Julian Sanchez finely fillets Lanny Davis—an unusually terrible Democratic spokeslemming, who always seems to be understudying for Alan Colmes—on the politics of FISA and Obama's tortured position on telecom immunity. First, Davis:
No doubt Senator Obama has felt political pain to be attacked publicly by his most ardent supporters. But the benefit is that he has reminded voters that as president he would be more committed to the "solutions" business than to yield to the pressure to prove his ideological purity to his party's base. Many of the swing voters who will decide the election — soft Democrats, independents and moderate Republicans — have been waiting to see if Senator Obama can resist such pressure and follow this approach.
Now some Sanchez:
I am so, so, so tired of this bullshit spin. I have never seen any evidence that most of the public even understands what is actually at issue in this debate, let alone that they're demanding Immunity Now! In any event, folding to the White House and then boasting about "defying the progressive base" is not an impressive display of courage if "the progressive base" happens to be right on the merits. If the bill is a good deal, that's enough of an argument for supporting it. This resort to a lot of sideshow misdirection about Obama's bold autonomy from the netroots should suggest how thin that argument is.
I'd add something to the discussion of the raw politics: There's not even any evidence that FISA is a losing issue for libertarians and the left. Oh, pro-snooping Republicans have tried to make it one. Take this ad for Rep. Nancy Johnson (R-Conn.) from 2006.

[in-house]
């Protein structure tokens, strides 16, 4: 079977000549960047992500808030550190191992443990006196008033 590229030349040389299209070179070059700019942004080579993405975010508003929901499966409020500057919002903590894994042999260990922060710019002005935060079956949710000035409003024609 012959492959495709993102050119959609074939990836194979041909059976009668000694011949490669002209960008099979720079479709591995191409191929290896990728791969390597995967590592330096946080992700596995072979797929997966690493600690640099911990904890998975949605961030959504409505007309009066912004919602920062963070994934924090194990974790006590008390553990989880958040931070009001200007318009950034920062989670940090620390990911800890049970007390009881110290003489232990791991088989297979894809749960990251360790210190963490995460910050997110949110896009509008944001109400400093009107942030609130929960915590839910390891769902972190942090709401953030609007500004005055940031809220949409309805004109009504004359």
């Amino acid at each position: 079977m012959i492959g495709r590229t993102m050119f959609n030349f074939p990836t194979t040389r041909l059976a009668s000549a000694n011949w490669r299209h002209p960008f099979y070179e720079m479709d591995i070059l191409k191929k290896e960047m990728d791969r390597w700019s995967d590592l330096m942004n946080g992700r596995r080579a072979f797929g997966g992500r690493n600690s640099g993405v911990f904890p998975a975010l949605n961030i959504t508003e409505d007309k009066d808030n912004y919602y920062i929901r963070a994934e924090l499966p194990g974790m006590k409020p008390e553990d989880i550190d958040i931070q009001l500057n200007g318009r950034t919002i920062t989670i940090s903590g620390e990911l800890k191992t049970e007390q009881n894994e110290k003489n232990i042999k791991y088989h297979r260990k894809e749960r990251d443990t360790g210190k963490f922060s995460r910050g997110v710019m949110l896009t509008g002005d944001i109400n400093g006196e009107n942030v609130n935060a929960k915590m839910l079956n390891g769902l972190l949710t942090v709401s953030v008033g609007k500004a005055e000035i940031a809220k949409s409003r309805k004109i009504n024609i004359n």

The ad was widely praised. "Expect more ads like this one from Johnson and other endangered Republicans as we get closer and closer to Nov. 7," reported Chris Cillizza of the Washington Post. "While terrorism and national security may not be as clear an electoral winner as it was in 2002 and 2004 for Republicans, it helps gin up their base and is the best issue the party has in one of the toughest political environments for their party in recent memory."
And what ever happened to that terror-loving Chris Murphy, anyway?
Tim Lee has more on FISA politics here. And politics aside, I'm remembering how six, seven, eight months ago, Sen. Barack Obama was telling reporters he'd give back some of the ill-gotten presidential power of the Bush years. This is the first reversal of that since Obama locked up his nomination. I don't expect it to be the last.
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